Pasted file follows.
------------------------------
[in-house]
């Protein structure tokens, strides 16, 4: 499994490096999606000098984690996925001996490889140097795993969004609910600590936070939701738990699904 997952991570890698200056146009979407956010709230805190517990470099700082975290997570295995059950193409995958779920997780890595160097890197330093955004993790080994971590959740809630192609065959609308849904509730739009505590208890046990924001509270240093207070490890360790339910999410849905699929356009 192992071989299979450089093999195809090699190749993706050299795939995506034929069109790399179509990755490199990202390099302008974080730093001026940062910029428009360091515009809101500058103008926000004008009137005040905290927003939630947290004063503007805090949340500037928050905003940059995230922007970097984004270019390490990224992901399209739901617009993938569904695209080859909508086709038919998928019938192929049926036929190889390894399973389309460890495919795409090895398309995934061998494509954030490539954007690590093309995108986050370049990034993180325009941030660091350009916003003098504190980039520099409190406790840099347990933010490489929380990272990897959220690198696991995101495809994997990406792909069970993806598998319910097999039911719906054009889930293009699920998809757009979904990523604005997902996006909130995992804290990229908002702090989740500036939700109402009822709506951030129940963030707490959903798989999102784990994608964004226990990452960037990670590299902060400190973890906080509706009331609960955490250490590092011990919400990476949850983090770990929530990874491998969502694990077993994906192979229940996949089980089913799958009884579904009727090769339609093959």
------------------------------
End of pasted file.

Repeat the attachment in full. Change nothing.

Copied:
[in-house]
């Protein structure tokens, strides 16, 4: 499994490096999606000098984690996925001996490889140097795993969004609910600590936070939701738990699904 997952991570890698200056146009979407956010709230805190517990470099700082975290997570295995059950193409995958779920997780890595160097890197330093955004993790080994971590959740809630192609065959609308849904509730739009505590208890046990924001509270240093207070490890360790339910999410849905699929356009 192992071989299979450089093999195809090699190749993706050299795939995506034929069109790399179509990755490199990202390099302008974080730093001026940062910029428009360091515009809101500058103008926000004008009137005040905290927003939630947290004063503007805090949340500037928050905003940059995230922007970097984004270019390490990224992901399209739901617009993938569904695209080859909508086709038919998928019938192929049926036929190889390894399973389309460890495919795409090895398309995934061998494509954030490539954007690590093309995108986050370049990034993180325009941030660091350009916003003098504190980039520099409190406790840099347990933010490489929380990272990897959220690198696991995101495809994997990406792909069970993806598998319910097999039911719906054009889930293009699920998809757009979904990523604005997902996006909130995992804290990229908002702090989740500036939700109402009822709506951030129940963030707490959903798989999102784990994608964004226990990452960037990670590299902060400190973890906080509706009331609960955490250490590092011990919400990476949850983090770990929530990874491998969502694990077993994906192979229940996949089980089913799958009884579904009727090769339609093959």